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VERIFY: Why Abraham Lincoln chose not to appoint a Supreme Court justice during 1864 election

Sen. Kamala Harris claimed that President Lincoln chose not to nominate a Supreme Court justice until after the election because he wanted the people to vote.

During the vice presidential debate on Wednesday night, California Sen. Kamala Harris made a historical claim:

"In 1864," she said. "Abraham Lincoln was up for reelection. And it was 27 days before the election. And a seat became open on the United States Supreme Court. Abraham Lincoln’s party was in charge not only of the White House but the Senate. But Honest Abe said, 'It’s not the right thing to do. The American people deserve to make the decision about who will be the next president of the United States.'"

THE QUESTION: 


Did President Abraham Lincoln choose not to nominate a Supreme Court justice during the 1864 election because “the American people deserve to make the decision about who will be the next president of the United States?”

THE ANSWER:


There is no evidence that Lincoln ever said this or that his reasons for delaying a Supreme Court nomination had anything to do with the election at hand.

WHAT WE FOUND:

Senate records show that there was a Supreme Court vacancy during the 1864 election. 

Chief Justice Roger Taney died in October, just weeks before the vote.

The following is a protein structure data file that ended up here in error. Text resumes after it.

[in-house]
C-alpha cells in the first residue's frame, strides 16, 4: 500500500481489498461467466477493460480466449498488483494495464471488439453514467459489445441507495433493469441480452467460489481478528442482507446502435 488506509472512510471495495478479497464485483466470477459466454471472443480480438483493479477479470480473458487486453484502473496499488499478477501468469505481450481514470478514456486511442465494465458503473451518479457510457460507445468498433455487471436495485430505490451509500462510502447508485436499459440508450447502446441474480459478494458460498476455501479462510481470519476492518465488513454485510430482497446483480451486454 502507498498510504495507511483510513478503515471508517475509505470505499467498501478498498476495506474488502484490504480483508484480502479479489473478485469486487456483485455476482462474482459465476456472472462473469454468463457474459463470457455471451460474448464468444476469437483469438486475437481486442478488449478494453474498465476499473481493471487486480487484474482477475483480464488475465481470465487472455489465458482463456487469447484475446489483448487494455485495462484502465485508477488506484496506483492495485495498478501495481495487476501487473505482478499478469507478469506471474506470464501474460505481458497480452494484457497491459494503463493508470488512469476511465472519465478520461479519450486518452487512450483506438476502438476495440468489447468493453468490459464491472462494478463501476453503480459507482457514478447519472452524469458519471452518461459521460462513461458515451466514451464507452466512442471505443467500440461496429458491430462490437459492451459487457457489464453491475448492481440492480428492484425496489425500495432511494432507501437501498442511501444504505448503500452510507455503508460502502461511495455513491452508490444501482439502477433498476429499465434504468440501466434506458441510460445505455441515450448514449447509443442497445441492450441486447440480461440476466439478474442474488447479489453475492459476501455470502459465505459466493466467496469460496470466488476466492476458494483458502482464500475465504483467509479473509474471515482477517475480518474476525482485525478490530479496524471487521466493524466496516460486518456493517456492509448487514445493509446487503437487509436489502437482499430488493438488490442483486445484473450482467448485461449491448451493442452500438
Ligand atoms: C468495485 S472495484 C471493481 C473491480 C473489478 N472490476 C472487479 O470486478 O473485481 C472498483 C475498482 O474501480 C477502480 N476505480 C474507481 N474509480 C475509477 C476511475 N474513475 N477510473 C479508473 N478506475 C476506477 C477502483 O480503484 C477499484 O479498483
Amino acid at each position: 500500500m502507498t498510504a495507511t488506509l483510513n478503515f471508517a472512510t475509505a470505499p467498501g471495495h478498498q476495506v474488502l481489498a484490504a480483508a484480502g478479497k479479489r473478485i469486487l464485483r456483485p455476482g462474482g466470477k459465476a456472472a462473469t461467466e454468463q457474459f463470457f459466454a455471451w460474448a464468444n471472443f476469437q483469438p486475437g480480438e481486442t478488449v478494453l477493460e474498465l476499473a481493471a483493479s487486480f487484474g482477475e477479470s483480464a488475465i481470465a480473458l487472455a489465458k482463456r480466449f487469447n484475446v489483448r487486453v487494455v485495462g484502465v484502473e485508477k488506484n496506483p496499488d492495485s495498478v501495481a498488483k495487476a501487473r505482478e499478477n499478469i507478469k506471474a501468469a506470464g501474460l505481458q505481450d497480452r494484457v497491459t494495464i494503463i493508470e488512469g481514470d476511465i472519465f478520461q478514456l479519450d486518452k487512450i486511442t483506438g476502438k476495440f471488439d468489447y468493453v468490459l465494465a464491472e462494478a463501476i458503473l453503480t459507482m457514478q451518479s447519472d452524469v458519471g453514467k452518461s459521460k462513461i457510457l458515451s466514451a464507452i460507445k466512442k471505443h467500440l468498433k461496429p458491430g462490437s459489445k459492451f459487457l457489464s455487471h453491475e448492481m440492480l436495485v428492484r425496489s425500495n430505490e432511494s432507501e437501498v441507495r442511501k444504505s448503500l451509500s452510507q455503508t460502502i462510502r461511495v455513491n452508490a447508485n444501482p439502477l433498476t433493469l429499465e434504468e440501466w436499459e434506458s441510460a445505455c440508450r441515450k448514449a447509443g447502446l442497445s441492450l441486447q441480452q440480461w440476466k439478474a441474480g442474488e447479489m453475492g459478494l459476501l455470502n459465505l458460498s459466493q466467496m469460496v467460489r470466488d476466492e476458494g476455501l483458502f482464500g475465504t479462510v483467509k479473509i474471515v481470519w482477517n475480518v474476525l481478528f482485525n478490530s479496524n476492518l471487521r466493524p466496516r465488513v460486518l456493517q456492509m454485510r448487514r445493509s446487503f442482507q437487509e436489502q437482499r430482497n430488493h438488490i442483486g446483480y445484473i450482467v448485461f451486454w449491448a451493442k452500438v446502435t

And Lincoln didn’t nominate a replacement until December, after the election.

Credit: ASSOCIATED PRESS
In this March 4, 1861file photo made from a painting, Abraham Lincoln takes the oath of office as the 16th president of the United States administered by Chief Justice Roger B. Taney in front of the U.S. Capitol in Washington, D.C. As stirring as his words in the Gettysburg Address, perhaps equally jarring are Abraham Lincoln's 1862 remarks to a White House audience of free blacks, urging them to leave the U.S. and settle in Central America. (AP Photo)

But - he never said anything about letting the American people decide through the election.

Actually, in 1864, Congress was in a recess when Taney died and during the election. 

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So even if Lincoln had nominated a replacement, they wouldn’t have been able to be confirmed until December when the Senate was back.

Bottom line:

We don’t know why exactly Lincoln decided to wait on nominating a justice - and the claim that he did it to let voters decide needs evidence. 

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